Additional identifiers

EudraCT number

Nil known

ClinicalTrials.gov number

Nil known

Protocol/serial number

2017-CDE-8033

Study information

Scientific title

Effective components of social anxiety interventions for children with emerging social anxiety symptoms

Acronym

Study hypothesis

This study intends to gain insight into the effectiveness of separate intervention components (i.e., exposure and cognitive restructuring), which are generally combined in multifaceted intervention programs to reduce children's social anxiety symptoms.

This study aims to answer two questions:
1. Is a brief group intervention using exposure, cognitive restructuring, or a combination of both, effective in reducing social anxiety symptoms in children?
2. Is there a difference in effectiveness between the brief group interventions using exposure, cognitive restructuring, or a combination of both components?

Ethics approval

Approved 26/07/2017, Ethics Review Board of the Faculty of Social and Behavioral Sciences (Nieuwe Achtergracht 129B, 1018WS Amsterdam, the Netherlands; +31(0)205256686; w.p.m.vandenwildenberg@uva.nl), ref: 2017-CDE-8033

Study design

Randomized three-arm micro-trial with four measurement occasions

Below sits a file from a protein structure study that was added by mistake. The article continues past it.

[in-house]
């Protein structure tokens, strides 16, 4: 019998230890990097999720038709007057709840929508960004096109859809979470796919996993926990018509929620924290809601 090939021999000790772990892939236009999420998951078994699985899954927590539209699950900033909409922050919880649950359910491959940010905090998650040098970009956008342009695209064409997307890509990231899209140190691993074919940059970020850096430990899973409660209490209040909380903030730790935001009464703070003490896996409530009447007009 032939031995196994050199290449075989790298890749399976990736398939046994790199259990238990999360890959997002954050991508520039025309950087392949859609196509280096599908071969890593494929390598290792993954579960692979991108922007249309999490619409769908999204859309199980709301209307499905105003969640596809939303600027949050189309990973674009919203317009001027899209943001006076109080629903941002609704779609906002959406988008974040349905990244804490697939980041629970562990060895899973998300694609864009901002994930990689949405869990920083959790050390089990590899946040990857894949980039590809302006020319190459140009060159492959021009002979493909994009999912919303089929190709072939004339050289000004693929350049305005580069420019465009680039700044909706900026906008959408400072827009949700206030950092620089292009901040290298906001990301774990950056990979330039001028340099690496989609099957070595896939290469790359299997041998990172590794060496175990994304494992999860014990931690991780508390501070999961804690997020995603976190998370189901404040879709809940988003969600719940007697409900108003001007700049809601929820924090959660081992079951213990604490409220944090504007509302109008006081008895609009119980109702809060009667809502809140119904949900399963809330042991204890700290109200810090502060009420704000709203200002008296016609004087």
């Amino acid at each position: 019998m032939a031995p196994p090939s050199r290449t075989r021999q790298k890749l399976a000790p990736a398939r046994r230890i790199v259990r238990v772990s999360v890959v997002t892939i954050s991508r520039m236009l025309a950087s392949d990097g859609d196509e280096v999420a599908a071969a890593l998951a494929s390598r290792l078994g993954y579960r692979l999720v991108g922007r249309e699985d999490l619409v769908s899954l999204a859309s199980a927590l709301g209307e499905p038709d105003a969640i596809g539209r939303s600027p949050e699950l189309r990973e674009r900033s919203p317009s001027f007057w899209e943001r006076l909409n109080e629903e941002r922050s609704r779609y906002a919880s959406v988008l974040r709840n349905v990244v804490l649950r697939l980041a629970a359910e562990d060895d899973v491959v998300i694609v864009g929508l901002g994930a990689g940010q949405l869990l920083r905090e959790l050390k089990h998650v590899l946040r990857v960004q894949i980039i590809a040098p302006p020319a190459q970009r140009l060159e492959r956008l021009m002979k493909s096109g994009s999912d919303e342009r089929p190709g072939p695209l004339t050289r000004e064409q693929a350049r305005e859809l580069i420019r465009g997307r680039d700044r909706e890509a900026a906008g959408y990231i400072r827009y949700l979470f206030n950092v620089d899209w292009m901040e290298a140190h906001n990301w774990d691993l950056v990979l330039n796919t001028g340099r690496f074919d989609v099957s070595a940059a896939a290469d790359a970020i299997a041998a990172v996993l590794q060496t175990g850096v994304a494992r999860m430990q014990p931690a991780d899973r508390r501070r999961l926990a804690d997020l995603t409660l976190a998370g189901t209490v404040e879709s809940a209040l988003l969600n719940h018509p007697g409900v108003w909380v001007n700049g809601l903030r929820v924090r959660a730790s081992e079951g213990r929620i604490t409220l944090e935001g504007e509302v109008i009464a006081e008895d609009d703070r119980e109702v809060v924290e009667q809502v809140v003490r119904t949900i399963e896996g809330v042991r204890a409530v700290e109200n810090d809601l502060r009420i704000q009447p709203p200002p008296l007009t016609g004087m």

Primary study design

Interventional

Secondary study design

Randomised parallel trial

Trial setting

Schools

Trial type

Prevention

Patient information sheet

Not available in web format, please use contact details to request a participant information sheet

Condition

Emerging social anxiety

Intervention

Schools are randomized into a condition (i.e., exposure condition, cognitive restructuring condition, or combination condition) and children from grades four to six that report experiencing more social anxiety than the class average will be invited to participate in an intervention.

Schools were matched based on their size and the level of education children generally continue to (a schools’ average standardized test score). Using a random number generator, schools were assigned a number between 1 and 3, which indicated which condition they would be assigned to.

The interventions consist of four one-hour sessions, which are provided by certified professionals. Participants complete four measurement occasions: approximately five weeks before the start of the intervention, one week before the start of the intervention, one week after the intervention has ended and three months after the intervention has ended.

Three intervention modules will be assessed:
1. A module with exposure exercises
2. A module with cognitive restructuring exercises
3. A module combining exposure and cognitive restructuring exercises

The modules were developed for the purpose of this study and were inspired by evidence-based anxiety interventions, such as Cool Kids.

The exposure module will consist of exposure exercises only, using social situations that are common in the school context (i.e., answering a question, giving an oral presentation. The cognitive restructuring module will consist of cognitive restructuring exercises only and will use the same social situations in a hypothetical manner. The combination module will include both cognitive restructuring exercises and exposure exercises.

All modules will consist of four one-hour sessions and will be provided by certified professionals.

Intervention type

Behavioural

Phase

Drug names

Primary outcome measure